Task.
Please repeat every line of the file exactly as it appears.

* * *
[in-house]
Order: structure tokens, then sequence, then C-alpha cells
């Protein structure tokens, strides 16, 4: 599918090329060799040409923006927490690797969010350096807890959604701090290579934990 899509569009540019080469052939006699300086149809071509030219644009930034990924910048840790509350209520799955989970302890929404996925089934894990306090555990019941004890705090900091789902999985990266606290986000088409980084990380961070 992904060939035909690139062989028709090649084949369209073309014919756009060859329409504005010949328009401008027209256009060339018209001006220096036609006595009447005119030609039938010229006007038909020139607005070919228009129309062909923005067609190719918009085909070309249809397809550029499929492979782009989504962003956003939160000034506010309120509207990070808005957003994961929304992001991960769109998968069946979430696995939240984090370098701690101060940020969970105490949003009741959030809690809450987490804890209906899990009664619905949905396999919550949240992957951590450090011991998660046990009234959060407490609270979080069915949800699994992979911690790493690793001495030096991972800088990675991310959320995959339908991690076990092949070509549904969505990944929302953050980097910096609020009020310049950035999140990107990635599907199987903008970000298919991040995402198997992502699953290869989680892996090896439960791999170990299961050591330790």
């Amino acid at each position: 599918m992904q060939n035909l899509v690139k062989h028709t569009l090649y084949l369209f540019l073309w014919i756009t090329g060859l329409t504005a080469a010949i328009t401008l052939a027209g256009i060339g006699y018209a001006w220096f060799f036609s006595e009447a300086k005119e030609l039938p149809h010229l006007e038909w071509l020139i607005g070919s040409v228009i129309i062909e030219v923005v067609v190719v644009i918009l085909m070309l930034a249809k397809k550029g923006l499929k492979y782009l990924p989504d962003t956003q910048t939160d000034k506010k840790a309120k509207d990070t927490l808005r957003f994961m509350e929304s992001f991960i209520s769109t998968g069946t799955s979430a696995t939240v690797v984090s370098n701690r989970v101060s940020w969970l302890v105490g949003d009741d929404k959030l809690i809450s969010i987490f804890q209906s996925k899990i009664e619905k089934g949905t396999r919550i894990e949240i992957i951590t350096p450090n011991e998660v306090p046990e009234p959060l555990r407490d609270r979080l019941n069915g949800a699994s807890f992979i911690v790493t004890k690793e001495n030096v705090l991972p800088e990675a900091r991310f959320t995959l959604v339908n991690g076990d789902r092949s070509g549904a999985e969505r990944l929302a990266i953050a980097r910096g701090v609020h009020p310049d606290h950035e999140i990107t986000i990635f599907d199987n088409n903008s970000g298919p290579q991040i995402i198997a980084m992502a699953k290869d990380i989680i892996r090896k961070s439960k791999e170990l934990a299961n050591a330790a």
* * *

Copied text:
[in-house]
Order: structure tokens, then sequence, then C-alpha cells
């Protein structure tokens, strides 16, 4: 599918090329060799040409923006927490690797969010350096807890959604701090290579934990 899509569009540019080469052939006699300086149809071509030219644009930034990924910048840790509350209520799955989970302890929404996925089934894990306090555990019941004890705090900091789902999985990266606290986000088409980084990380961070 992904060939035909690139062989028709090649084949369209073309014919756009060859329409504005010949328009401008027209256009060339018209001006220096036609006595009447005119030609039938010229006007038909020139607005070919228009129309062909923005067609190719918009085909070309249809397809550029499929492979782009989504962003956003939160000034506010309120509207990070808005957003994961929304992001991960769109998968069946979430696995939240984090370098701690101060940020969970105490949003009741959030809690809450987490804890209906899990009664619905949905396999919550949240992957951590450090011991998660046990009234959060407490609270979080069915949800699994992979911690790493690793001495030096991972800088990675991310959320995959339908991690076990092949070509549904969505990944929302953050980097910096609020009020310049950035999140990107990635599907199987903008970000298919991040995402198997992502699953290869989680892996090896439960791999170990299961050591330790």
């Amino acid at each position: 599918m992904q060939n035909l899509v690139k062989h028709t569009l090649y084949l369209f540019l073309w014919i756009t090329g060859l329409t504005a080469a010949i328009t401008l052939a027209g256009i060339g006699y018209a001006w220096f060799f036609s006595e009447a300086k005119e030609l039938p149809h010229l006007e038909w071509l020139i607005g070919s040409v228009i129309i062909e030219v923005v067609v190719v644009i918009l085909m070309l930034a249809k397809k550029g923006l499929k492979y782009l990924p989504d962003t956003q910048t939160d000034k506010k840790a309120k509207d990070t927490l808005r957003f994961m509350e929304s992001f991960i209520s769109t998968g069946t799955s979430a696995t939240v690797v984090s370098n701690r989970v101060s940020w969970l302890v105490g949003d009741d929404k959030l809690i809450s969010i987490f804890q209906s996925k899990i009664e619905k089934g949905t396999r919550i894990e949240i992957i951590t350096p450090n011991e998660v306090p046990e009234p959060l555990r407490d609270r979080l019941n069915g949800a699994s807890f992979i911690v790493t004890k690793e001495n030096v705090l991972p800088e990675a900091r991310f959320t995959l959604v339908n991690g076990d789902r092949s070509g549904a999985e969505r990944l929302a990266i953050a980097r910096g701090v609020h009020p310049d606290h950035e999140i990107t986000i990635f599907d199987n088409n903008s970000g298919p290579q991040i995402i198997a980084m992502a699953k290869d990380i989680i892996r090896k961070s439960k791999e170990l934990a299961n050591a330790a």